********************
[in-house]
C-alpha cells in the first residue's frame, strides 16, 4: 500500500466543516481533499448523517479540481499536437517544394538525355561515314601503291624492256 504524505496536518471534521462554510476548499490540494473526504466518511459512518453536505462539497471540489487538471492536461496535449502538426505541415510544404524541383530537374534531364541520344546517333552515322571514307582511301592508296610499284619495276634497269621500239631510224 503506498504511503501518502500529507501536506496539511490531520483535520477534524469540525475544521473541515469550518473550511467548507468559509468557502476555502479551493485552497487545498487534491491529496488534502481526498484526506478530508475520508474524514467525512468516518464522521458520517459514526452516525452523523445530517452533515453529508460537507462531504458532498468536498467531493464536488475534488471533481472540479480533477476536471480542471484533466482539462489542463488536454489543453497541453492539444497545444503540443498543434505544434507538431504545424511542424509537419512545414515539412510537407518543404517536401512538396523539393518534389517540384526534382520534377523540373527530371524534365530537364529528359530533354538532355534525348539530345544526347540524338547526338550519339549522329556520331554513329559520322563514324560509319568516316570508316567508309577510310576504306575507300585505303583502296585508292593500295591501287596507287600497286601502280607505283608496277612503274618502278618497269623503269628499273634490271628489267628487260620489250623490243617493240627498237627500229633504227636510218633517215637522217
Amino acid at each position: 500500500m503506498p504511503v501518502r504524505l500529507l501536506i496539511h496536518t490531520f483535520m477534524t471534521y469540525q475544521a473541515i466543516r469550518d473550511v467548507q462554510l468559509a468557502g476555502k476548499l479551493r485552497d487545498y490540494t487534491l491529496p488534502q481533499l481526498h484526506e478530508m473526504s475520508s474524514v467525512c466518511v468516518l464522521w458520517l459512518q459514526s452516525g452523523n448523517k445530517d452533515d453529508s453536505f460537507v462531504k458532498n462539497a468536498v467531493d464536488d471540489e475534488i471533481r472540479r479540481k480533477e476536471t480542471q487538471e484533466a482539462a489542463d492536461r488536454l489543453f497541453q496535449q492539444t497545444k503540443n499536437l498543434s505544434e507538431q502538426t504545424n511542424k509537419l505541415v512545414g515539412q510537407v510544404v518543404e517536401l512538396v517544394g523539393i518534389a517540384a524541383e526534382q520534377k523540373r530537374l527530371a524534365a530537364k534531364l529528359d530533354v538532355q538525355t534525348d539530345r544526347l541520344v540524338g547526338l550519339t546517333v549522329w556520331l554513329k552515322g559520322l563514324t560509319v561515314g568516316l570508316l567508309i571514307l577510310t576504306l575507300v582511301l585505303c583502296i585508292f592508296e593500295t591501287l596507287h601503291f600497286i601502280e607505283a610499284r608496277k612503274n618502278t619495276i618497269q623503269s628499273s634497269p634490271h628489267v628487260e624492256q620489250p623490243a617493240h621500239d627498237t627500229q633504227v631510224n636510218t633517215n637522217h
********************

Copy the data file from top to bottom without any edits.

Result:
[in-house]
C-alpha cells in the first residue's frame, strides 16, 4: 500500500466543516481533499448523517479540481499536437517544394538525355561515314601503291624492256 504524505496536518471534521462554510476548499490540494473526504466518511459512518453536505462539497471540489487538471492536461496535449502538426505541415510544404524541383530537374534531364541520344546517333552515322571514307582511301592508296610499284619495276634497269621500239631510224 503506498504511503501518502500529507501536506496539511490531520483535520477534524469540525475544521473541515469550518473550511467548507468559509468557502476555502479551493485552497487545498487534491491529496488534502481526498484526506478530508475520508474524514467525512468516518464522521458520517459514526452516525452523523445530517452533515453529508460537507462531504458532498468536498467531493464536488475534488471533481472540479480533477476536471480542471484533466482539462489542463488536454489543453497541453492539444497545444503540443498543434505544434507538431504545424511542424509537419512545414515539412510537407518543404517536401512538396523539393518534389517540384526534382520534377523540373527530371524534365530537364529528359530533354538532355534525348539530345544526347540524338547526338550519339549522329556520331554513329559520322563514324560509319568516316570508316567508309577510310576504306575507300585505303583502296585508292593500295591501287596507287600497286601502280607505283608496277612503274618502278618497269623503269628499273634490271628489267628487260620489250623490243617493240627498237627500229633504227636510218633517215637522217
Amino acid at each position: 500500500m503506498p504511503v501518502r504524505l500529507l501536506i496539511h496536518t490531520f483535520m477534524t471534521y469540525q475544521a473541515i466543516r469550518d473550511v467548507q462554510l468559509a468557502g476555502k476548499l479551493r485552497d487545498y490540494t487534491l491529496p488534502q481533499l481526498h484526506e478530508m473526504s475520508s474524514v467525512c466518511v468516518l464522521w458520517l459512518q459514526s452516525g452523523n448523517k445530517d452533515d453529508s453536505f460537507v462531504k458532498n462539497a468536498v467531493d464536488d471540489e475534488i471533481r472540479r479540481k480533477e476536471t480542471q487538471e484533466a482539462a489542463d492536461r488536454l489543453f497541453q496535449q492539444t497545444k503540443n499536437l498543434s505544434e507538431q502538426t504545424n511542424k509537419l505541415v512545414g515539412q510537407v510544404v518543404e517536401l512538396v517544394g523539393i518534389a517540384a524541383e526534382q520534377k523540373r530537374l527530371a524534365a530537364k534531364l529528359d530533354v538532355q538525355t534525348d539530345r544526347l541520344v540524338g547526338l550519339t546517333v549522329w556520331l554513329k552515322g559520322l563514324t560509319v561515314g568516316l570508316l567508309i571514307l577510310t576504306l575507300v582511301l585505303c583502296i585508292f592508296e593500295t591501287l596507287h601503291f600497286i601502280e607505283a610499284r608496277k612503274n618502278t619495276i618497269q623503269s628499273s634497269p634490271h628489267v628487260e624492256q620489250p623490243a617493240h621500239d627498237t627500229q633504227v631510224n636510218t633517215n637522217h